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Short S45 Solent

Flying Boat Passenger Airliner

Short S45 Solent

Flying Boat Passenger Airliner


The Short Solent series was the last in the long line of flying boat aircraft for the Short Brothers company.
National Flag Graphic
ORIGIN: United Kingdom
YEAR: 1946
MANUFACTURER(S): Short Brothers - UK
OPERATORS: Australia; New Zealand; United Kingdom; United States

Unless otherwise noted the presented statistics below pertain to the Short S.45 Solent 2 model. Common measurements, and their respective conversions, are shown when possible.
CREW: 7 + 34
LENGTH: 87.66 feet (26.72 meters)
WIDTH: 112.80 feet (34.38 meters)
HEIGHT: 34.25 feet (10.44 meters)
WEIGHT (MTOW): 78,002 pounds (35,381 kilograms)
ENGINE: 4 x Bristol Hercules 637 14-cylinder radial piston engines generating 1,690 horsepower each.
SPEED (MAX): 273 miles-per-hour (439 kilometers-per-hour; 237 knots)
RANGE: 1,800 miles (2,897 kilometers; 1,564 nautical miles)
CEILING: 16,995 feet (5,180 meters; 3.22 miles)


Series Model Variants
• S.45 Solent - Base Series Deisgnation
• S.45 Solent 2 (Mk II) - 12 examples produced; service with BOAC; fitted with Bristol Hercules 637 engines.
• S.45 Solent 3 (Mk III) - 7 examples converted from existing Seaford airframes.
• S.45 Solent 4 (Mk IV) - 4 examples produced; fitted with Bristol Hercules 733 series engines.


Detailing the development and operational history of the Short S45 Solent Flying Boat Passenger Airliner.  Entry last updated on 11/8/2013. Authored by Staff Writer. Content ©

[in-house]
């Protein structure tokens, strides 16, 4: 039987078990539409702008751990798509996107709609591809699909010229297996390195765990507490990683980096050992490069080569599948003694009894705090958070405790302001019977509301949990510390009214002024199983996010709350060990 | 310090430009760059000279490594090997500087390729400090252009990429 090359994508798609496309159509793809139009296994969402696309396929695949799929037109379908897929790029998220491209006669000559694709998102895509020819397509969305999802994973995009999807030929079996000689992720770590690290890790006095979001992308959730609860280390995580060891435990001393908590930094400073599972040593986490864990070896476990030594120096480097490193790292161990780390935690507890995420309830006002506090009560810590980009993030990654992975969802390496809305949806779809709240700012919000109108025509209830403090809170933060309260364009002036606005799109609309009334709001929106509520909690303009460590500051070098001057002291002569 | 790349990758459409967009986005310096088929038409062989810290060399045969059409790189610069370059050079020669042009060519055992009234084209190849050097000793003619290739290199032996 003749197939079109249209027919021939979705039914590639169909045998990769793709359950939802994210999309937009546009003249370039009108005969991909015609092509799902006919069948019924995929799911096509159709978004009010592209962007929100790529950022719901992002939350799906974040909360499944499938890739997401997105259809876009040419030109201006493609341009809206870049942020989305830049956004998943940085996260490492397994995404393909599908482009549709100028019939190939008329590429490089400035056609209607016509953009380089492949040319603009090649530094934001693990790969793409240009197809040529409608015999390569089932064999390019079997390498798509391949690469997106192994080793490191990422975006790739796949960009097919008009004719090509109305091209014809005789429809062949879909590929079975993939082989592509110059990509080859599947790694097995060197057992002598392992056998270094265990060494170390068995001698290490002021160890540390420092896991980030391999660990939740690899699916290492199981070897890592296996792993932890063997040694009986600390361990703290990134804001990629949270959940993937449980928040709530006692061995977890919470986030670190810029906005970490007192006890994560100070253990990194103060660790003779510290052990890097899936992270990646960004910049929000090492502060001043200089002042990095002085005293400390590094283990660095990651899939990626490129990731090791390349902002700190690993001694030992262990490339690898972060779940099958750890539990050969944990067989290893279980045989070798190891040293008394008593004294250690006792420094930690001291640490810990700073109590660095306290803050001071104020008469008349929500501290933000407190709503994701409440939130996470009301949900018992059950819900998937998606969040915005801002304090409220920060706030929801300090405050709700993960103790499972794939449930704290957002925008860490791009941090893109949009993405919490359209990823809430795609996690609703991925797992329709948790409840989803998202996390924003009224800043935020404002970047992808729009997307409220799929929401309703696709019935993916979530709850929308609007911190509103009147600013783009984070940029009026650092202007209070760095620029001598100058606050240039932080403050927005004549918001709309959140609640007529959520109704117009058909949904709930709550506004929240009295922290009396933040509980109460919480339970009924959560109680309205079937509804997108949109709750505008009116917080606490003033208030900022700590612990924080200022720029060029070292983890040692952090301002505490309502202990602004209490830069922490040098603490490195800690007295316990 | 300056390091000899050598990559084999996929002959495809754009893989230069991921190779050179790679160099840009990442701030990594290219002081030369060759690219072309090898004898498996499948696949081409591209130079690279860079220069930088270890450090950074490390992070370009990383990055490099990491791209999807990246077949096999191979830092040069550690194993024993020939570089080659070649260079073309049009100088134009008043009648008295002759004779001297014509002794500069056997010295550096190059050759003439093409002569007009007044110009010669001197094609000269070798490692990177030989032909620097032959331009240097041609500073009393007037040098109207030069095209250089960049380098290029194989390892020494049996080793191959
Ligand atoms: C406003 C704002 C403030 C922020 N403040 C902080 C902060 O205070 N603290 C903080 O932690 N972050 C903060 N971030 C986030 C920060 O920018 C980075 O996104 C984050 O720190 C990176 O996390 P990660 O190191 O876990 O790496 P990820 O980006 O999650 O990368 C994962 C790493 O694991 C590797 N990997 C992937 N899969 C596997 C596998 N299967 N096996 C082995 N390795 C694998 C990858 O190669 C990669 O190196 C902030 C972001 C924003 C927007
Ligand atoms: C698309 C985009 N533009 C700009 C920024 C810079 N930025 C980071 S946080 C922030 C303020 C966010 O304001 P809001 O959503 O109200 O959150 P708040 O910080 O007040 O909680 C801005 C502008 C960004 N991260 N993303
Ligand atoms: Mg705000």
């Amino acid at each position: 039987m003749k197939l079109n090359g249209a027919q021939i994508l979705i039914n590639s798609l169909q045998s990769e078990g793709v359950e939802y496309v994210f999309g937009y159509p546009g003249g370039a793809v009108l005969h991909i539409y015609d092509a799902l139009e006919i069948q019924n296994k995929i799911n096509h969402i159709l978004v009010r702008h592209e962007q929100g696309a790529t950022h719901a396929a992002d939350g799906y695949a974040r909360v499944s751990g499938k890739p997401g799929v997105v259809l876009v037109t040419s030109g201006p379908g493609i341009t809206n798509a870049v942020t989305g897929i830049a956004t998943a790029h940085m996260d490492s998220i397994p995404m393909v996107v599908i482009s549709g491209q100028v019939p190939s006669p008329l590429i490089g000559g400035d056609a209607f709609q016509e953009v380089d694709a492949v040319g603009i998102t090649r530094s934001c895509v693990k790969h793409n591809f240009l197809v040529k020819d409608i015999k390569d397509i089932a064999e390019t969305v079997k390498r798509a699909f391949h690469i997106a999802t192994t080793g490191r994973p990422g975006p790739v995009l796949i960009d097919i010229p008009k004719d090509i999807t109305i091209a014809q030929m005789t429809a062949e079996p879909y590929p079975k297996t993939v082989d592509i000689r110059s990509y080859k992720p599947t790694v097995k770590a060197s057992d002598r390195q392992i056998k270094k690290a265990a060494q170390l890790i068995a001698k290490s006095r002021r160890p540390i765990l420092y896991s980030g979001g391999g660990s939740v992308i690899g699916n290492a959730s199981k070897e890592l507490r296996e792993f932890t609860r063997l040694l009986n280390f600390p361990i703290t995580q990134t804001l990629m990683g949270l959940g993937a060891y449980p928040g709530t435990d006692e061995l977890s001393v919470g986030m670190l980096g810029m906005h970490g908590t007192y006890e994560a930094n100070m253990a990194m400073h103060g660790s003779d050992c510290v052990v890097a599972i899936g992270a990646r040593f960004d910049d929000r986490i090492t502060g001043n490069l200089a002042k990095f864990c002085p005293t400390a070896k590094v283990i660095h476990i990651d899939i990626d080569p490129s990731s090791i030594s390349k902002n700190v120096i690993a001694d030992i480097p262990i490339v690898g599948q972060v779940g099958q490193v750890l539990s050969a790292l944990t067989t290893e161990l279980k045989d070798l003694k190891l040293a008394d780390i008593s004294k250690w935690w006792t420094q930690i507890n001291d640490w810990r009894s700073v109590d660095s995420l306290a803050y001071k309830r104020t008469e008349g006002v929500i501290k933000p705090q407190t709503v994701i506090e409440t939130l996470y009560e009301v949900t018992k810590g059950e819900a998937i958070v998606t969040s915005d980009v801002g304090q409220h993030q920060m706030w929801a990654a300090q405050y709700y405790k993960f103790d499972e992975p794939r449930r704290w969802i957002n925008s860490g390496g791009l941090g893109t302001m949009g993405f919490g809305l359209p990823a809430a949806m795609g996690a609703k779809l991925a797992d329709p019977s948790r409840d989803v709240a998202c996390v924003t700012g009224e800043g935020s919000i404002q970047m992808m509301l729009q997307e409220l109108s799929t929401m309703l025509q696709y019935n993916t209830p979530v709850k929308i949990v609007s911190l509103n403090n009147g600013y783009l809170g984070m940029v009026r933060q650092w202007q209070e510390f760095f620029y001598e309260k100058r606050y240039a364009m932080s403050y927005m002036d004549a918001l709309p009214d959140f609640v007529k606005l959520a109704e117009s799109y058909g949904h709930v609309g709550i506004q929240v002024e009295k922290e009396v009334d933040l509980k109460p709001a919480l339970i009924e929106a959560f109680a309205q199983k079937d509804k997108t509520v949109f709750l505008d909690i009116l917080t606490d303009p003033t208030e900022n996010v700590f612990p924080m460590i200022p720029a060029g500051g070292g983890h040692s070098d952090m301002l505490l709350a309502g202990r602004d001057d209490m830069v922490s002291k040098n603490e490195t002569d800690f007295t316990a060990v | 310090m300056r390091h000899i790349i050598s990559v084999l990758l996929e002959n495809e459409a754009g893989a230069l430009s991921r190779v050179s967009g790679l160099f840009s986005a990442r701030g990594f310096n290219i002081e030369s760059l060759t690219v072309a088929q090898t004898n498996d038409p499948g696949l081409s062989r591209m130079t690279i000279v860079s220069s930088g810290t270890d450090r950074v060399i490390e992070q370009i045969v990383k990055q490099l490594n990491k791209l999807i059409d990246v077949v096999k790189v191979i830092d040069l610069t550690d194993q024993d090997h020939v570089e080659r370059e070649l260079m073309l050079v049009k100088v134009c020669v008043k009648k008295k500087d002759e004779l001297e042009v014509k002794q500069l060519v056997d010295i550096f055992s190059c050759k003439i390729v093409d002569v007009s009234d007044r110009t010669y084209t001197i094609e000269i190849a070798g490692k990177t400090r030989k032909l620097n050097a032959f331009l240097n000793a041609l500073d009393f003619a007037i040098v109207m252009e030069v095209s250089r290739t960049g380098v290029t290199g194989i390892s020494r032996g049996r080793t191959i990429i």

The Golden Age of Flight encompassed the years between the two World Wars and introduced airline travel to the masses. With it, large aircraft with boat-like hulls emerged that could take-off and land on water featuring extensive operational ranges and steady flight characteristics. This opened many routes of world to passenger flight (even overnight endeavors) on these machines and many manufactures delivered varying designs utilizing very similar configurations. Short Brothers was one such concern and made a name for itself by initially delivering aircraft during the First World War (1914-1918) and supplying the British military with capable flying boats into World War 2.

One of their most important contributions of World War 2 became the Short S.25 Sunderland which first flew in 1937 and was adopted in 1938. It was built across 777 examples and served the Royal Air Force among others throughout the war. From this design stemmed the Short S.45 Seaford of 1944 of which 10 examples appeared and served RAF Coastal Command as a maritime anti-ship platform - though arriving too late to see service in World War 2. The evolution of the line then continued with the Short S.45 Solent which also missed out on World War 2 service, first flying on November 11th, 1946 (the war was over by September of 1945).

Characteristic of these aircraft types, the Solent was given a deep boat-like hull fuselage which allowed for its water landing and take-off requirement. This forced an elevated empennage as well as high-mounted wings, the latter for clearing the engine propeller blades over the water's surface. The tail unit utilized a single vertical tail fin (of a rounded tip and of a large area design) with low-set horizontal planes. Pontoon legs were added outboard of the outermost engine installations at the wings to cover tipping of the aircraft on water. The cockpit was of the stepped variety with commanding views over the front of the fuselage and unobstructed views of the inboard engines for both pilots from their respective positions. The fuselage sides were dotted by rectangular windows for viewing while the aircraft was constructed largely of aluminum. Access doors allowed for entry/exit of the aircraft. A typical in-flight crew numbered seven (pilot, co-pilot, navigator, radioman, flight engineer and two flight attendants) with passenger seating for up to 34 persons.